1 Answer | Add Yours
There is a profound emptiness that death leaves behind for the survivors. Auden brings this out beautifully in "Funeral Blues." I tend to think that this is the strength of the poem. Death can be seen as a portal for those who pass on. Yet, for those who are left behind, there is an emptiness that is a part of death's legacy. When Auden writes about the sense of loss and stunning stoppage that comes about with death, the poem captures a sense of despair that speaks volumes, as seen in the last stanza:
The stars are not wanted now; put out every one,
Pack up the moon and dismantle the sun.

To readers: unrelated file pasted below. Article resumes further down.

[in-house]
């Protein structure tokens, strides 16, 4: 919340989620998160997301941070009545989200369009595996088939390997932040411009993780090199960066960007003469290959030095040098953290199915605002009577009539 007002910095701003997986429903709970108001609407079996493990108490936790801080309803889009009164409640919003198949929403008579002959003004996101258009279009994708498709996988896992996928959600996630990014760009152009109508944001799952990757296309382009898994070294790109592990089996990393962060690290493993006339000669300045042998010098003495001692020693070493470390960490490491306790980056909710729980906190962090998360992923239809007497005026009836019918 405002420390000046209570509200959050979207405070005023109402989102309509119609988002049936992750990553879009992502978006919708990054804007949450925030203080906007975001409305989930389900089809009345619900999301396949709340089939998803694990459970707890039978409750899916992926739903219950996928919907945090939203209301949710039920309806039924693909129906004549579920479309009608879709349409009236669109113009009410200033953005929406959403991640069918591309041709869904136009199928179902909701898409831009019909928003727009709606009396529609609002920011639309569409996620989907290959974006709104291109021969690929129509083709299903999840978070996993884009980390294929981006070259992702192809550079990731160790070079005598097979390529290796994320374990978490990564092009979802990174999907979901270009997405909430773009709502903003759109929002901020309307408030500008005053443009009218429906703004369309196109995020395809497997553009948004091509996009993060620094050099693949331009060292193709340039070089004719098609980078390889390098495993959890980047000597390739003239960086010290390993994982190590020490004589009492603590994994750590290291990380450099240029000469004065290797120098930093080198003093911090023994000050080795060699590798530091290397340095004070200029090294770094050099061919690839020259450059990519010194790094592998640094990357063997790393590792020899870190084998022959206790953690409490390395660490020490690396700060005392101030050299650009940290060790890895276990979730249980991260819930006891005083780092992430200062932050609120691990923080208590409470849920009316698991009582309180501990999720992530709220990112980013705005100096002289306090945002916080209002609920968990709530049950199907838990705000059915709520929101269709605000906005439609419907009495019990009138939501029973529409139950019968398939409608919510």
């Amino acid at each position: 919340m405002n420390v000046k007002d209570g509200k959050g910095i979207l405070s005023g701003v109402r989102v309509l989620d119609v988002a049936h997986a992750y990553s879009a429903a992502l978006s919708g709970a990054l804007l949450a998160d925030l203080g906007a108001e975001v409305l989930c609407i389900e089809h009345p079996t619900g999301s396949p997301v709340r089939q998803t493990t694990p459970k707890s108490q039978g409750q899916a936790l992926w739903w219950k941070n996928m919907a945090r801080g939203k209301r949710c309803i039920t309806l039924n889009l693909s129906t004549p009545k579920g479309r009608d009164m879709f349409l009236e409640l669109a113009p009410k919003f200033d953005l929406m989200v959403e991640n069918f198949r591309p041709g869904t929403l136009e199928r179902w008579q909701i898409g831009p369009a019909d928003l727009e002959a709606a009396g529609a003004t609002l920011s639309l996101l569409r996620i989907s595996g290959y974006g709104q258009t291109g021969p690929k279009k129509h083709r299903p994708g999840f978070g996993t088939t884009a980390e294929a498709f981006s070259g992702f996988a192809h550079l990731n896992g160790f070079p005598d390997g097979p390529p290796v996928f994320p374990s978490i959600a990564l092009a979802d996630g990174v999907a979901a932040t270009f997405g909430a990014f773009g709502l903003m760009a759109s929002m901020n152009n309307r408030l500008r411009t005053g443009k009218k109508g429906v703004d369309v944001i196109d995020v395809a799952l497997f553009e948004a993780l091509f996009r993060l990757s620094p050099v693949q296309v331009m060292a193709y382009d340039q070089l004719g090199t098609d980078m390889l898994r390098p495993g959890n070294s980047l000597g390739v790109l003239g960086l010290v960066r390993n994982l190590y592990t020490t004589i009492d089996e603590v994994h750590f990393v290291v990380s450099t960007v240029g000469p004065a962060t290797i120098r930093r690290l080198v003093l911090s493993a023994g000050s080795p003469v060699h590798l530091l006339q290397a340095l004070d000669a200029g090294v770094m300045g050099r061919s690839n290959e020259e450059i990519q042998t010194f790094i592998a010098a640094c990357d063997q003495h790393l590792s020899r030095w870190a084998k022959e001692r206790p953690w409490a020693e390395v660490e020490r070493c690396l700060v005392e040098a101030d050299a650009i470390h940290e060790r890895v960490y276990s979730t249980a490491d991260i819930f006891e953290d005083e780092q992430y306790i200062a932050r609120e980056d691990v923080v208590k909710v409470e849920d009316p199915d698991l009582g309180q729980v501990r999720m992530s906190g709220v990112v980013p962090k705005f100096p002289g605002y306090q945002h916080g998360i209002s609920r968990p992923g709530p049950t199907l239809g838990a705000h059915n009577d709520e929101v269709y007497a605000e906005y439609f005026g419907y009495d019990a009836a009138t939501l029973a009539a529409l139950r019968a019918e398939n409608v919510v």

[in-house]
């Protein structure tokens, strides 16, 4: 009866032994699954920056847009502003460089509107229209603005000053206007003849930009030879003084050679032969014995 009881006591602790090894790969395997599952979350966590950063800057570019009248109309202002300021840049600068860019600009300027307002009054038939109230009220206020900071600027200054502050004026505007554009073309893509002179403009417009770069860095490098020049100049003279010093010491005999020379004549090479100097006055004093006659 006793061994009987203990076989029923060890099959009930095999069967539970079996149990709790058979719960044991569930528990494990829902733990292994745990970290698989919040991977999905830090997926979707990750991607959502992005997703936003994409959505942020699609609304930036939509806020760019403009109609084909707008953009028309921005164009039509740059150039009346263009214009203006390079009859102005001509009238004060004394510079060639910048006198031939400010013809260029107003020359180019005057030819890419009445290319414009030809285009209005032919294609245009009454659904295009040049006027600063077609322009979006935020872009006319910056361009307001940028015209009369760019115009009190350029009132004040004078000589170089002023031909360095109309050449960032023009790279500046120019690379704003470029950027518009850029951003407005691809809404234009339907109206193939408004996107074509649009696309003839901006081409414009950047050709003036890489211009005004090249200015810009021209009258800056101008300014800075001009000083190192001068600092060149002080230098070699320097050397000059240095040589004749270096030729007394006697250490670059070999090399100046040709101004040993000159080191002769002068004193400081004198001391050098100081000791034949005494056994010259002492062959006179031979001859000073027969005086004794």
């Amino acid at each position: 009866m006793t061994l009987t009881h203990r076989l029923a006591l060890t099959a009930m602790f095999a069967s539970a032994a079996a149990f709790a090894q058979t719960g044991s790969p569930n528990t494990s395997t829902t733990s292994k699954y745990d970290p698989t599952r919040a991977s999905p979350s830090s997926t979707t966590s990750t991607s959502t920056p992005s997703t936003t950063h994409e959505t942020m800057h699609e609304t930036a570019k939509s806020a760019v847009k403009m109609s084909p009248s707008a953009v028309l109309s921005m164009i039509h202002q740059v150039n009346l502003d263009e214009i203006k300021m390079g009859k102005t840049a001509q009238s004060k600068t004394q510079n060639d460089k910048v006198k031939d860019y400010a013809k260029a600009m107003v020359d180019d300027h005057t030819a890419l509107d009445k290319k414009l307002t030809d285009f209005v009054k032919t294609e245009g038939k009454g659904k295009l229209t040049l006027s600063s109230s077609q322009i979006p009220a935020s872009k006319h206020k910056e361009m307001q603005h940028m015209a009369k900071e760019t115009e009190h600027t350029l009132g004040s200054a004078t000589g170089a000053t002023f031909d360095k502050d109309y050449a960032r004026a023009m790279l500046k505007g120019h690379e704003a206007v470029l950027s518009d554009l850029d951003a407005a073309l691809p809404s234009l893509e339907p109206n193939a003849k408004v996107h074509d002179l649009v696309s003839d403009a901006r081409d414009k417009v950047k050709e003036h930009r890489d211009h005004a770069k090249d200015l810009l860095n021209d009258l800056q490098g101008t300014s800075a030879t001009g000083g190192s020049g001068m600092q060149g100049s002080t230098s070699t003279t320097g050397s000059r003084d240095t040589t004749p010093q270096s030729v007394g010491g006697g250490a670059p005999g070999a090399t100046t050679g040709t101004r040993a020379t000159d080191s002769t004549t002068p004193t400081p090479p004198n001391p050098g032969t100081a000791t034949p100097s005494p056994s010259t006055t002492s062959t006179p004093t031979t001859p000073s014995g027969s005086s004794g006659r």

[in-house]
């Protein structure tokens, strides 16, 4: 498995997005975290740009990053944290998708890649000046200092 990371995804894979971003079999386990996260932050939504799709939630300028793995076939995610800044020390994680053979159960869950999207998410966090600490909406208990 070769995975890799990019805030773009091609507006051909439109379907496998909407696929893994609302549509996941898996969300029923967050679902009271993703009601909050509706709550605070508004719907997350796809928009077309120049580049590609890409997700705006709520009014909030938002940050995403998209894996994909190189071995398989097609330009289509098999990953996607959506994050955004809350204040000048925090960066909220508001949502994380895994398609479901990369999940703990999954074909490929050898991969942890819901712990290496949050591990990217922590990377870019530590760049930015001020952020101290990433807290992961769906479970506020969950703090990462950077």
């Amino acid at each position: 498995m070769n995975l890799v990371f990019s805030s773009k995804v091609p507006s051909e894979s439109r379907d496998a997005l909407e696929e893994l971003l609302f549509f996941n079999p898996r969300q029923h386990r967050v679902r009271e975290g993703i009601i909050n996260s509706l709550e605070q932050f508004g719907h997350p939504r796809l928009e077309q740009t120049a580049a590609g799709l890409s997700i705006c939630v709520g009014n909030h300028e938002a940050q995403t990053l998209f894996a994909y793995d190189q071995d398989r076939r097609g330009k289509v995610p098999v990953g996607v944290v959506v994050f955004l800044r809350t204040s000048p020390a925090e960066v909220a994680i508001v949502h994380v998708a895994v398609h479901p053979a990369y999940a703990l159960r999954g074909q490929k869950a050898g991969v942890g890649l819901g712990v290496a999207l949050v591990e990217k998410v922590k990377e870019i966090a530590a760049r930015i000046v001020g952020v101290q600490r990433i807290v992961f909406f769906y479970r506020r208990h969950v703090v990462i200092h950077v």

Pour away the ocean and sweep up the wood;
For nothing now can ever come to any good.
The immeasurable sense of loss and cavernous despair that comes about with death is where the poem is at its strongest. I also think that the very idea that people in love base their life around another, to an extent that that other goes, there is little else in terms of direction and focus evident. The idea of a sense of direction lost with the revelations of how the deceased was all directions conveys this. At the same time, there is a social element to death's preparation that is a part of the mourning process, but seems to fade to the personal loss that is a part of what death involves. Auden's poem brings this out to an intense degree, and is where its strength lies.
We’ve answered 324,656 questions. We can answer yours, too.Ask a question